Larry E. KINARD, Appellant, v. Douglas S. RICHARDSON and Julie D. Richardson, Respondents.
Appellant Larry E. Kinard (Owner) challenges an order of the Master–in–Equity declining to enjoin Respondents Douglas S. Richardson and Julie D. Richardson (Neighbors) from leasing their property to a third party for the purpose of horse grazing. We reverse and remand.
This case revolves around the intent of developers James and Delene Barnes (Developers) to restrict the use of property within Senrab Farms subdivision as well as certain property adjacent to Senrab Farms. Developers originally owned a 49.7 acre parcel near Summerville from which they created Senrab Farms. After carving out and conveying approximately 5.5 acres of the 49.7 acre parcel to James and Helen Madison, Developers subdivided most of the remainder into lots “A” through “I” of Senrab Farms, together with “14.19 acres Residual,” as shown on a plat dated July 5, 1997. All lots in Senrab Farms were restricted to residential use, but lot owners were permitted to keep one horse on their respective lots subject to certain conditions.
In January 1998, Developers sold lot “F” at 217 Saddle Trail to Owner. Developers subsequently sold to Neighbors' building contractor 7 acres from the “Residual,” located at 124 Saddle Trail and across the street from Owner's lot. This property was designated as “Tract L” on a plat dated December 29, 1997. Tract L was immediately east of and adjacent to the Madisons' 5.5 acre parcel. After Neighbors acquired Tract L in December 1998, they subdivided it and leased part of it to other individuals for horse grazing.
Specifically, on April 1, 2003, Neighbors filed a plat showing the subdivision of Tract L into two smaller tracts, Tract A and Tract B, so that they could use part of their property, i.e., Tract B, for horse grazing. By this time, Helen Madison had sold the 5.5 acre parcel adjacent to Tract L to Hoa Van Nguyen and Xuan Thi Nguyen, two of the original defendants to this action. While this parcel was not part of Senrab Farms, its use had been restricted to residential or agricultural, and it had an existing barn on it when the Nguyens purchased it.
Neighbors also incorporated a leasing business by the name of “Greener Pastures,” which generated gross income of $6,825.00 from 2003 through early 2008. On their 2009 tax return, Neighbors reported “Gross farm rental income” of $3,050. Neighbors leased Tract B to certain individuals, and the Nguyens allowed these individuals to operate the business “Senrab Equestrian Center” out of the barn on the Nguyens' property.1
During the years that Greener Pastures leased Tract B, Owner noticed an increase in (1) the number of horses grazing on Tract B; (2) horse manure buildup on Tract B; (3) vehicle and horse traffic in the subdivision streets; and (4) litter, dust clouds, noise, odors, and insects in the area. In 2007, Owner reported to Dorchester County officials his suspicion that a business was being operated on the Nguyens' property. However, the county zoning administrator determined that the operation was not a business because there was “no evidence of money changing hands.” In 2009, Owner discovered that Senrab Equestrian Center was selling horses on the Internet at “senrabfarm.com.” The center's website stated that it was “located on 15 acres in the middle of the Senrab Farm[s] subdivision in Summerville, SC” and noted “We have two large grass pastures․” One of these pastures was Neighbors' Tract B.
After Owner reported this discovery to the County, the zoning administrator sent a “cease and desist” letter to the Nguyens. After a hearing before the Board of Zoning Appeals, the Board found that Senrab Equestrian Center advertised horse sales, horse jumping, dressage, and horse care services. The Board ordered the Nguyens to immediately cease and desist operating the business. According to Owner's original Complaint in this action, the Nguyens did not appeal the Board's order. However, the Nguyens filed a petition for annexation into the Town of Summerville and for agricultural conservation zoning, which allowed certain commercial operations. Summerville Town Council granted the petition.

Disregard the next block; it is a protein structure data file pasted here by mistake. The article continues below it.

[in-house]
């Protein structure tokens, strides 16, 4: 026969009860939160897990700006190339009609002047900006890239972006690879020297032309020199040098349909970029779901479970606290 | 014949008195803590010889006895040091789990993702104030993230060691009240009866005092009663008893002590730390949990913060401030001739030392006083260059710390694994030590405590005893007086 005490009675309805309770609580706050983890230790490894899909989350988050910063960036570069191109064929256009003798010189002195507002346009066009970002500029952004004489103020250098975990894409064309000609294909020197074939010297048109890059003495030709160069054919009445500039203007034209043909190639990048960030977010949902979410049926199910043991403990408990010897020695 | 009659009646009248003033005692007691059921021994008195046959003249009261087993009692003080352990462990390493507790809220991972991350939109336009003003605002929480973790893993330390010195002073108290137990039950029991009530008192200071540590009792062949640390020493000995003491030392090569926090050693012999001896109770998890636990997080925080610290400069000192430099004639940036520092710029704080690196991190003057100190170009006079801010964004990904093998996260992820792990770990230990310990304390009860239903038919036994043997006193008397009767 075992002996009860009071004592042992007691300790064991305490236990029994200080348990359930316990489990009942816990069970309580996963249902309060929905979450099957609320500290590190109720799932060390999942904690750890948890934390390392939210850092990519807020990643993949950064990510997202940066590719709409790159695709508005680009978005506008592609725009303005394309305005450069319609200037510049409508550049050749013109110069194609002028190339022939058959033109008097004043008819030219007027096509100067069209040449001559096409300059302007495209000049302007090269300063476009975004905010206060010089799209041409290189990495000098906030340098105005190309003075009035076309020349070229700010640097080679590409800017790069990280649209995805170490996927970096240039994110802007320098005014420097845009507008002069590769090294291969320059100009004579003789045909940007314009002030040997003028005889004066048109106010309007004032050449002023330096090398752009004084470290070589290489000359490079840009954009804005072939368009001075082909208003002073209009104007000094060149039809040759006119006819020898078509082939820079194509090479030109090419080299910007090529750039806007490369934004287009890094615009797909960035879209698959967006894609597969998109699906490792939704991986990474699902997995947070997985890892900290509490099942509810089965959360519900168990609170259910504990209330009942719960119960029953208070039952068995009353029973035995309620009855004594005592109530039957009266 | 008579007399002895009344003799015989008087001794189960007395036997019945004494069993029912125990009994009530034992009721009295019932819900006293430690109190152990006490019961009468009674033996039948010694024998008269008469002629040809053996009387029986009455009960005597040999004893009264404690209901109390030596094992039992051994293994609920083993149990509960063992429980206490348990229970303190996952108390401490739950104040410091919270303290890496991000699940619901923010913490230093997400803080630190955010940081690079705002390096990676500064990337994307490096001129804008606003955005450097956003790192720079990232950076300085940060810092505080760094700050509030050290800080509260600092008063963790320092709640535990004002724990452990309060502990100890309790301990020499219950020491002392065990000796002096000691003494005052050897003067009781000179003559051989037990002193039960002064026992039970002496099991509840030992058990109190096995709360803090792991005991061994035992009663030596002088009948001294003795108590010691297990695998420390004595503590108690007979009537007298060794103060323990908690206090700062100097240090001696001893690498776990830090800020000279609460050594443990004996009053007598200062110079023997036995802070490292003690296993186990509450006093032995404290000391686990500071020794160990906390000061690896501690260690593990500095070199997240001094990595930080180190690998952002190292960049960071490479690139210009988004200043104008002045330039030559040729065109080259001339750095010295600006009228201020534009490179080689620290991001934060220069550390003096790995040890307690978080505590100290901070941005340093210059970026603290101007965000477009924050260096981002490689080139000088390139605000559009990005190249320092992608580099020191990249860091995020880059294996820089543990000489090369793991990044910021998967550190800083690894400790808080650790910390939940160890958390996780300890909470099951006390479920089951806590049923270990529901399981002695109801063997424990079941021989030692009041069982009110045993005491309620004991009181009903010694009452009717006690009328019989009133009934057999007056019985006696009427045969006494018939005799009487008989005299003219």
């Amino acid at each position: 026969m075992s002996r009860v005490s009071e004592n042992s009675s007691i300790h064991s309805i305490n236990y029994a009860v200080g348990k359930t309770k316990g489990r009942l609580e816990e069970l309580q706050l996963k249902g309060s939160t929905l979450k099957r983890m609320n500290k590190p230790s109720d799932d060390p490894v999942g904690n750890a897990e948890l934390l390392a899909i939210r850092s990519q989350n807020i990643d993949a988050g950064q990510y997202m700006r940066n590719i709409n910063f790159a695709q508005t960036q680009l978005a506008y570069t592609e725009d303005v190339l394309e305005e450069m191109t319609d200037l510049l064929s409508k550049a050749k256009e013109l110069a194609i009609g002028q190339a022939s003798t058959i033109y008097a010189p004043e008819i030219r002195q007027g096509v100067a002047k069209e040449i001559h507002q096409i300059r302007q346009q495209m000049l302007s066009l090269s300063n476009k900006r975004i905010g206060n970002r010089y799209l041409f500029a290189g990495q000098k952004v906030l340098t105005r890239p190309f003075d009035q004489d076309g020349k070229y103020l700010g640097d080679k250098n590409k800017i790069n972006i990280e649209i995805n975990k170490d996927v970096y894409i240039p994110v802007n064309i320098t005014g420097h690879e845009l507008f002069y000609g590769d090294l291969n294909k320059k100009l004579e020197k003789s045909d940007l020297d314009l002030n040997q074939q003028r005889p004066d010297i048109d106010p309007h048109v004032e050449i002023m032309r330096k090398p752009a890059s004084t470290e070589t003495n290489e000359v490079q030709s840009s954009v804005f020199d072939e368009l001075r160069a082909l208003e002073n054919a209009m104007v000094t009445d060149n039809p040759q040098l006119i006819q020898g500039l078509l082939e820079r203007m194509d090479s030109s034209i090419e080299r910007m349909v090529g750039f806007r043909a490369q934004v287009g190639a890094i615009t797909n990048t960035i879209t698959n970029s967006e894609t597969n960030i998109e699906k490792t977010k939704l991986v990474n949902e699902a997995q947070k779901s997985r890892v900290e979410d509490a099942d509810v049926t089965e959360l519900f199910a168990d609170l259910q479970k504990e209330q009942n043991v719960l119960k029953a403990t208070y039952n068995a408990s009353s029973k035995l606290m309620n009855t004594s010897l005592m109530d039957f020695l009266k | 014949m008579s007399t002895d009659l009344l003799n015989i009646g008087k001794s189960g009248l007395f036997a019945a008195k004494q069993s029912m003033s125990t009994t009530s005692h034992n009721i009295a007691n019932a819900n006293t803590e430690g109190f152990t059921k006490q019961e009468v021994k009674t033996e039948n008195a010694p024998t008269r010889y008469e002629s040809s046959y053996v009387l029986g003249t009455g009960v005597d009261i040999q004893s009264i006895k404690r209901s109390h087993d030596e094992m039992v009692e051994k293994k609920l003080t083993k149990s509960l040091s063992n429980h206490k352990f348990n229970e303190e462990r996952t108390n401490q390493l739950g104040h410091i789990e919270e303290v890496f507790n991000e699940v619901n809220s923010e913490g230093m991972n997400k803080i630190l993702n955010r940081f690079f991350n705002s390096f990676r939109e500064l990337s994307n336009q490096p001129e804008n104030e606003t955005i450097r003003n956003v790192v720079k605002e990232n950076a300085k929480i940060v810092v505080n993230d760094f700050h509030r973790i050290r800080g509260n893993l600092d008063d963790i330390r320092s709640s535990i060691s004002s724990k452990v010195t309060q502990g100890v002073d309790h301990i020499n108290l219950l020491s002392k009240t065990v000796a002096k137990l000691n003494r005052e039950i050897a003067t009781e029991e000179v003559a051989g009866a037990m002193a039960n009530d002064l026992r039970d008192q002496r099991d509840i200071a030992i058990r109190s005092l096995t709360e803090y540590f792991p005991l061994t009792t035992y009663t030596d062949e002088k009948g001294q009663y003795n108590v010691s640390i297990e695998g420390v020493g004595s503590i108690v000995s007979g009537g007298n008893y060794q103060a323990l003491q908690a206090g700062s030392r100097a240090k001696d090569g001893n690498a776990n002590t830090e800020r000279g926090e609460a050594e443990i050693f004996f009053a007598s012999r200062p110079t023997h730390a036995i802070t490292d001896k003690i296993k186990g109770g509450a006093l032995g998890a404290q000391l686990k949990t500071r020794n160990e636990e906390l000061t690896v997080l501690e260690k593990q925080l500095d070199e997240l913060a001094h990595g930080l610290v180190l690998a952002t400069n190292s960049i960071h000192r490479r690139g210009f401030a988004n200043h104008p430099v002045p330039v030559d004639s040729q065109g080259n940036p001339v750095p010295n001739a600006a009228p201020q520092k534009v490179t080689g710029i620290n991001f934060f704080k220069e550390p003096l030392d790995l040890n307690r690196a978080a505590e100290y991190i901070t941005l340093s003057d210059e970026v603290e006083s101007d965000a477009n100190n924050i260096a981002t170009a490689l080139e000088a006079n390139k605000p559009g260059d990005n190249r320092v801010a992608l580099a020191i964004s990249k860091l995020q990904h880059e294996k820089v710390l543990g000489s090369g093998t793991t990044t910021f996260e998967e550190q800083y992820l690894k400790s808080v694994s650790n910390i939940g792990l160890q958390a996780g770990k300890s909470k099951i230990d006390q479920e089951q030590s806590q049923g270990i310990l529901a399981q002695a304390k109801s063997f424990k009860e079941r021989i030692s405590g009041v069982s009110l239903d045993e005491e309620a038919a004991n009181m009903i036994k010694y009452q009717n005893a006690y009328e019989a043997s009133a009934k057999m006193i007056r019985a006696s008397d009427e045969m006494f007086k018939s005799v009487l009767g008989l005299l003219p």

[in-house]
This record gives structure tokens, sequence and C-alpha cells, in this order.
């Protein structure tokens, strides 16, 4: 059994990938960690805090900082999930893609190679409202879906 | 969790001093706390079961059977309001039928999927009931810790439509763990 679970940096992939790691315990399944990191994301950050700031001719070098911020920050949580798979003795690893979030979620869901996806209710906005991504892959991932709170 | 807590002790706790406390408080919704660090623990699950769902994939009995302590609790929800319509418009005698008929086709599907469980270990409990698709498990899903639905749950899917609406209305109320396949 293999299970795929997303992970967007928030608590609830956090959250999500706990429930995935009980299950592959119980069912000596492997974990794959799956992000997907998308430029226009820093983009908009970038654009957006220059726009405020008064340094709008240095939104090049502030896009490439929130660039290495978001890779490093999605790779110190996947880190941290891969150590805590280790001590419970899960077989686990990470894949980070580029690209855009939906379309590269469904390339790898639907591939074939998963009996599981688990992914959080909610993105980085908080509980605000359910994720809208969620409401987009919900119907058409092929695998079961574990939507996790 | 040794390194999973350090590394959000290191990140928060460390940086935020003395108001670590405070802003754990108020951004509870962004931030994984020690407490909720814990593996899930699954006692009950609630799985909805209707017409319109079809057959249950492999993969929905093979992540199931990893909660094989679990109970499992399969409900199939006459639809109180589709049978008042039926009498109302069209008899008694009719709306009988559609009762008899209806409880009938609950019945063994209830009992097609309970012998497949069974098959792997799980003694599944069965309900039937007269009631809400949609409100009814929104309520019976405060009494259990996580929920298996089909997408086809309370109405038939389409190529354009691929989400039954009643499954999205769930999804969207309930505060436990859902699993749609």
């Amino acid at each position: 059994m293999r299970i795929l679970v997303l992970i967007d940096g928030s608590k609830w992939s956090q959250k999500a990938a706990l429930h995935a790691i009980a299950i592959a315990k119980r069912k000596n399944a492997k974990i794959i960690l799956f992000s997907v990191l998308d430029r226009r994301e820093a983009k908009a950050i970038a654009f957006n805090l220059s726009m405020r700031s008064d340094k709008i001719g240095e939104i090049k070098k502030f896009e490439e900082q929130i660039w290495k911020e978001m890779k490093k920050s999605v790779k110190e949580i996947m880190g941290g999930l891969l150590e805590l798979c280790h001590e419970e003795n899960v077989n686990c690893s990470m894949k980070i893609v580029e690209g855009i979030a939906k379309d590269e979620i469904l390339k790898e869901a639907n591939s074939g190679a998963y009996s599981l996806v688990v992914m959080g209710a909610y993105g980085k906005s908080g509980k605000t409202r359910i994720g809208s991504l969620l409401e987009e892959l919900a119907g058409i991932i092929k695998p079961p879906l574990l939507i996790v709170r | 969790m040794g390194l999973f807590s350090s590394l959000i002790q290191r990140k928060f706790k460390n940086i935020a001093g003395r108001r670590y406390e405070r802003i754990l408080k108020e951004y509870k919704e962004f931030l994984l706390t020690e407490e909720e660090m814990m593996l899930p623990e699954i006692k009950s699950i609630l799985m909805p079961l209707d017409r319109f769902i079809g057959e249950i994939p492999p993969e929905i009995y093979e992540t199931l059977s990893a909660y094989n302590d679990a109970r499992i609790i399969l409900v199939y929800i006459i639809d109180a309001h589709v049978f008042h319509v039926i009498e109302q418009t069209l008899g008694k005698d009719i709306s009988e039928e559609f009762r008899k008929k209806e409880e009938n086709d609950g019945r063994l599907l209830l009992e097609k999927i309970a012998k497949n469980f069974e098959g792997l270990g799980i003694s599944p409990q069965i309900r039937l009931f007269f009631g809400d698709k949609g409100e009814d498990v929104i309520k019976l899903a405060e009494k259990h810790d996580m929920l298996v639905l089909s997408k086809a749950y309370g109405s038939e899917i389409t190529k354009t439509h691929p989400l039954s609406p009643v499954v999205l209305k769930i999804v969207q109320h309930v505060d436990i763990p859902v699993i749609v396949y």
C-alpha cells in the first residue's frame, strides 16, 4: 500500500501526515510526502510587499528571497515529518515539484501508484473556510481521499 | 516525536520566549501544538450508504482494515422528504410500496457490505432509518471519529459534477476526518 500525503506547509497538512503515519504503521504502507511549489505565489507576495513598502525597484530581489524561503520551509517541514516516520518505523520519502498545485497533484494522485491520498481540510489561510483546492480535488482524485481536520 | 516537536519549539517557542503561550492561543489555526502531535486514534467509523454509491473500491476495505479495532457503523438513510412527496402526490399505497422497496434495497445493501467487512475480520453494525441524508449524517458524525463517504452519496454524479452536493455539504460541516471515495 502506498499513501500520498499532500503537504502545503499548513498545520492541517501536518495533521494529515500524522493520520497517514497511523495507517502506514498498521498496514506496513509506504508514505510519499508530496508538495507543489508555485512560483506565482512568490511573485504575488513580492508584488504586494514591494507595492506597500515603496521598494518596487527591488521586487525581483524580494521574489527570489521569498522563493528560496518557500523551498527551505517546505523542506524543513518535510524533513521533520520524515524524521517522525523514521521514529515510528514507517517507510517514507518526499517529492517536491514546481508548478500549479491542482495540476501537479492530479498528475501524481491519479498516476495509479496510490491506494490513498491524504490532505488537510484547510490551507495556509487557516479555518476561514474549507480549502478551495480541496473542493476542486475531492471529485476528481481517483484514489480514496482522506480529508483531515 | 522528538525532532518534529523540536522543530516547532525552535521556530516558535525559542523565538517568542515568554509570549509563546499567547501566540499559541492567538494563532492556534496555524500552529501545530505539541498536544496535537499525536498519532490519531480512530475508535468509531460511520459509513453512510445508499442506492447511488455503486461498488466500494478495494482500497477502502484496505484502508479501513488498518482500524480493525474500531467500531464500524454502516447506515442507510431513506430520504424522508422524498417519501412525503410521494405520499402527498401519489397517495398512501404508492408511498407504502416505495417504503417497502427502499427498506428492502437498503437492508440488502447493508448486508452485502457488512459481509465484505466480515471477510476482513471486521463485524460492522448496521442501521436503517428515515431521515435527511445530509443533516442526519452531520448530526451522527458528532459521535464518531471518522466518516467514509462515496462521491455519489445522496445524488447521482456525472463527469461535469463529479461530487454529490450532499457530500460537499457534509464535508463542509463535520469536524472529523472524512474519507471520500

On December 8, 2009, Owner filed a Complaint against the Town of Summerville, the Nguyens and Senrab Farms Homeowners Association, asserting the following causes of action: (1) “Declaratory Judgment—Unlawful Annexation;” (2) “Declaratory Judgment—Unlawful Zoning;” (3) “42 United States Code Section 1983;” and (4) “Breach of Covenants Against Hoa Van and Xuan Thi Nguyen.” Owner based the Breach of Covenants cause of action on a document entitled “Reciprocal Covenants,” which restricted the use of the Nguyens' property to residential or agricultural use. Owner sought damages and an injunction against the Nguyens' use of their property for business purposes.
On January 10, 2010, Greener Pastures executed a written lease, entitled “Commercial Lease,” for Tract B to Madeline Ingalls, who was operating Senrab Equestrian Center at that time. The lease agreement provided for the use of Tract B as a horse pasture. Subsequently, Owner filed his Amended Complaint, adding Madeline Ingalls and Neighbors as defendants. The Amended Complaint sought declaratory and injunctive relief, asserting the following causes of action: (1) “Declaratory Judgment—Unlawful Annexation;” (2) “Declaratory Judgment—Unlawful Zoning;” (3) “Breach of Covenants and Easement Rights Against the Nguyens;” and (4) “Breach of Covenants by [Neighbors].” Owner based the Breach of Covenant cause of action against Neighbors on the Restrictive Covenants governing the permitted use of the lots in Senrab Farms.
On November 17, 2010, Owner and the Nguyens entered into a settlement agreement amending the original Reciprocal Covenants concerning the 5.5 acre parcel. This amendment restricted the leasing of the barn, stable and pasture on the property to boarding purposes only, with a boarding limit of ten horses.2 On April 19, 2010, Neighbors filed their Answer, asserting the affirmative defenses of “Unclean Hands” and “Statute of Limitations.” On April 29, 2010, Neighbors filed their Amended Answer, admitting that at that time they were leasing Tract B to Madeline Ingalls in support of equestrian business operations. On May 11, 2010, Owner and Neighbors filed cross-motions for summary judgment.